It started when Grimm, who's under investigation by the Justice Department for illegal fundraising during his 2010 campaign, walked away from an on-camera interview about the State of the Union after the reporter, Michael Scotto, tried to ask him questions about the allegations.
"Alright, so Congressman Michael Grimm does not want to talk about the allegations concerning his campaign finances," Scotto said. "We wanted to get him on camera on that, but he, as you saw, refused to talk about that. Back to you."
With the camera still rolling, Grimm surges toward the reporter, who appears visibly surprised.
The second-term congressman, who's also a former Marine and former FBI agent, spoke aggressively to Scotto for about 20 seconds.
NY1 broadcast the confrontation, though it bleeped out the obscenities.
"Let me be clear to you: If you ever do that to me again, I'll throw you off this f***ing balcony," Grimm said.
Scotto replied that he was just trying to ask "a valid question."
"No, no. You're not man enough, you're not man enough. I'll break you in half, like a boy," Grimm replied.
First elected in 2010, Grimm represents Staten Island and parts of Brooklyn.
"I was extremely annoyed because I was doing NY1 a favor by rushing to do their interview first in lieu of several other requests," Grimm said in the statement. "The reporter knew that I was in a hurry and was only there to comment on the State of the Union, but insisted on taking a disrespectful and cheap shot at the end of the interview, because I did not have time to speak off-topic."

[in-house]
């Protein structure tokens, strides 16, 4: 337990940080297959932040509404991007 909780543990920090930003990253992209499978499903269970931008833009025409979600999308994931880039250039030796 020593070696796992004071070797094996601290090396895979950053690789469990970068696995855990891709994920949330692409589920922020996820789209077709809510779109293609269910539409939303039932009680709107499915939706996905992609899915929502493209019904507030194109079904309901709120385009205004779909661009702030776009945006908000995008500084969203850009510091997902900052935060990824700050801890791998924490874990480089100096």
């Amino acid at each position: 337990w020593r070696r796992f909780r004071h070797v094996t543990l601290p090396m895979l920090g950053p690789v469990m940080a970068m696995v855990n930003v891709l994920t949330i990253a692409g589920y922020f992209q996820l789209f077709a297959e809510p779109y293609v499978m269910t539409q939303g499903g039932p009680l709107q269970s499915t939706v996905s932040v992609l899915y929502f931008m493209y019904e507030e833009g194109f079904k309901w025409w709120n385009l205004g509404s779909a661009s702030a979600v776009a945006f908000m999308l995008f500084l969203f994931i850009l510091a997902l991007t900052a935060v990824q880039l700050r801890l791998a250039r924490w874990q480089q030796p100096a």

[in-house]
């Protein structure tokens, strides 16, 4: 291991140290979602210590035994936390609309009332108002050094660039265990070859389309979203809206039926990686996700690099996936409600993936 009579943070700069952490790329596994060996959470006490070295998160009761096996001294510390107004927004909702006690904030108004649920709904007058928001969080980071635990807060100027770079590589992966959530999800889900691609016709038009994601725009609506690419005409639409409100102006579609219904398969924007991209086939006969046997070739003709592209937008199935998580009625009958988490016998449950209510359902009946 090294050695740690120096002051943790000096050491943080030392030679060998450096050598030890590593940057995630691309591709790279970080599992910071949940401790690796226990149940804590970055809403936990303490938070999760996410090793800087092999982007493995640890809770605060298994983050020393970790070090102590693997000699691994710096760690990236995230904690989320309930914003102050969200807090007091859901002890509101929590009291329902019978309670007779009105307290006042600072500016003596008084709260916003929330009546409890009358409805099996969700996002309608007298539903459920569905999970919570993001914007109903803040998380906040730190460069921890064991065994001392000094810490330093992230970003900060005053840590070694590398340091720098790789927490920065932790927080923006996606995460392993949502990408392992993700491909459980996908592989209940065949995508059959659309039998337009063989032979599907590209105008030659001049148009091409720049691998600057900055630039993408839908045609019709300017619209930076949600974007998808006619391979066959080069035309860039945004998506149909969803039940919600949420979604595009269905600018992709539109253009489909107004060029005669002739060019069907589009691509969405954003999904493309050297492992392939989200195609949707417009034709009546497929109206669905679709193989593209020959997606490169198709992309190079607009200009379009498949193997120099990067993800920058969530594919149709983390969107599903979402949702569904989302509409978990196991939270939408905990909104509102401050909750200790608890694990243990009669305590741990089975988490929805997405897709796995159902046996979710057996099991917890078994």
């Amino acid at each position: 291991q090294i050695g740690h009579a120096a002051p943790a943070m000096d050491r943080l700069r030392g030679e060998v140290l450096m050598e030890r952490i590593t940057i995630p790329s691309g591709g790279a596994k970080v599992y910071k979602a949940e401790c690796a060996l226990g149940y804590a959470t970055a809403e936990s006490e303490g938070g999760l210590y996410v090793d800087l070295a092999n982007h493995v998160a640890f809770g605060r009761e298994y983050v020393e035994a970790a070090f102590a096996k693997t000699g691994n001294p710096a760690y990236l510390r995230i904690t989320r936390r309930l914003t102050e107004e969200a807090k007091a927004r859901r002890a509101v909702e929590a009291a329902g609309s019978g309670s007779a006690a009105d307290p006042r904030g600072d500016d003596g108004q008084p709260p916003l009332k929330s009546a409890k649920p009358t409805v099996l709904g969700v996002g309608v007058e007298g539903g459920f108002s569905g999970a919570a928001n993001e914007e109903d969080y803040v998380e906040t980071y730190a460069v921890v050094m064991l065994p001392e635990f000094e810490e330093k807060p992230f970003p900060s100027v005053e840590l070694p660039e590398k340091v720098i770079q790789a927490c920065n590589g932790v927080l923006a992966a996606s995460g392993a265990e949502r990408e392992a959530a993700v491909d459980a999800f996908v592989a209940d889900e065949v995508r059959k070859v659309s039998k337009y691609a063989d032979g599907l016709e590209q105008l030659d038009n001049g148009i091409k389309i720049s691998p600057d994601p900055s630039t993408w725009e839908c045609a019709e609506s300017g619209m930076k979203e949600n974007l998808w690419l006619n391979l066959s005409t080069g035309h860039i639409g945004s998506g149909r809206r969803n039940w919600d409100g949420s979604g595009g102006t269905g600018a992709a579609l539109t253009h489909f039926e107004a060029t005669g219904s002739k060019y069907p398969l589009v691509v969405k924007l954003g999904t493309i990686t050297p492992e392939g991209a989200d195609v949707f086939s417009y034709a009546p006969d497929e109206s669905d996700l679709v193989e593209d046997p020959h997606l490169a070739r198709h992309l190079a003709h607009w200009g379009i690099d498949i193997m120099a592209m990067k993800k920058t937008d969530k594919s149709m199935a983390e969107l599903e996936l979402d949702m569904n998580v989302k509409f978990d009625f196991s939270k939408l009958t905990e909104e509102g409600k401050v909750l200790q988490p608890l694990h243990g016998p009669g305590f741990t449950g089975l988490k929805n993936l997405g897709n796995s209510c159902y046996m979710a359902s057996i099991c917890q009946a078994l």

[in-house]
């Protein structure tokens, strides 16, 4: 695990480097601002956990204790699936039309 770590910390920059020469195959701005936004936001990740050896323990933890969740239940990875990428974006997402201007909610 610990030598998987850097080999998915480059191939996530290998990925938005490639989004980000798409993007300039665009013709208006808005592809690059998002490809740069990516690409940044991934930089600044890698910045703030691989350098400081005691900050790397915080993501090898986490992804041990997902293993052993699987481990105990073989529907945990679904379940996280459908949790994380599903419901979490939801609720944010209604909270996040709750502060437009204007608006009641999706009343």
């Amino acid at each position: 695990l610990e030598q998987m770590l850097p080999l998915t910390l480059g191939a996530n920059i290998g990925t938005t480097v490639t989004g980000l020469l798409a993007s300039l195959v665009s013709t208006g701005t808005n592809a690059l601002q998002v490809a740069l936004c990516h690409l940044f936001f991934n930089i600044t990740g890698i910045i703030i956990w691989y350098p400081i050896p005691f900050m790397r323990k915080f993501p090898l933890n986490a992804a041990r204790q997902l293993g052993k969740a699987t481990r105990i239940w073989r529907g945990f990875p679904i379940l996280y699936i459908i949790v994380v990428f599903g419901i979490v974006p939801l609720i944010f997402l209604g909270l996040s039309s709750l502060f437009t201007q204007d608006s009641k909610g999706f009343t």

Scotto said he didn't expect much of a reaction to the question.
"I was surprised about his reaction," Scotto said Wednesday morning on CNN's New Day. "I'm a New York City reporter. I'm used to pushback but I never encountered anything like that"
Asked by CNN anchor Chris Cuomo if he thought the threat was real, Scotto said "I don't believe the substance of the threat at all. I'm not taking it personal. I just think he was angry by the fact that I asked that question and I think he was even more angry by the fact that I kind of explained to viewers why he was not going to answer that question."
Scotto added that there were no preconditions when he spoke to the Grimm before the interview started.
NY1 Political Director Bob Hardt also released a statement, calling the congressman's behavior "unacceptable."
"It is extremely disturbing when anyone threatens one of our reporters – let alone a U.S. Congressman. The NY1 family is certainly alarmed and disappointed by the behavior of Representative Grimm and demands a full apology from him. This behavior is unacceptable," reads the statement.
The Democratic Congressional Campaign Committee, which has long been targeting Grimm over the allegations, was quick to push out the confrontation in an e-mail blast to reporters.
Grimm has been known to get testy with reporters in the past, including on CNN's "The Situation Room" last fall.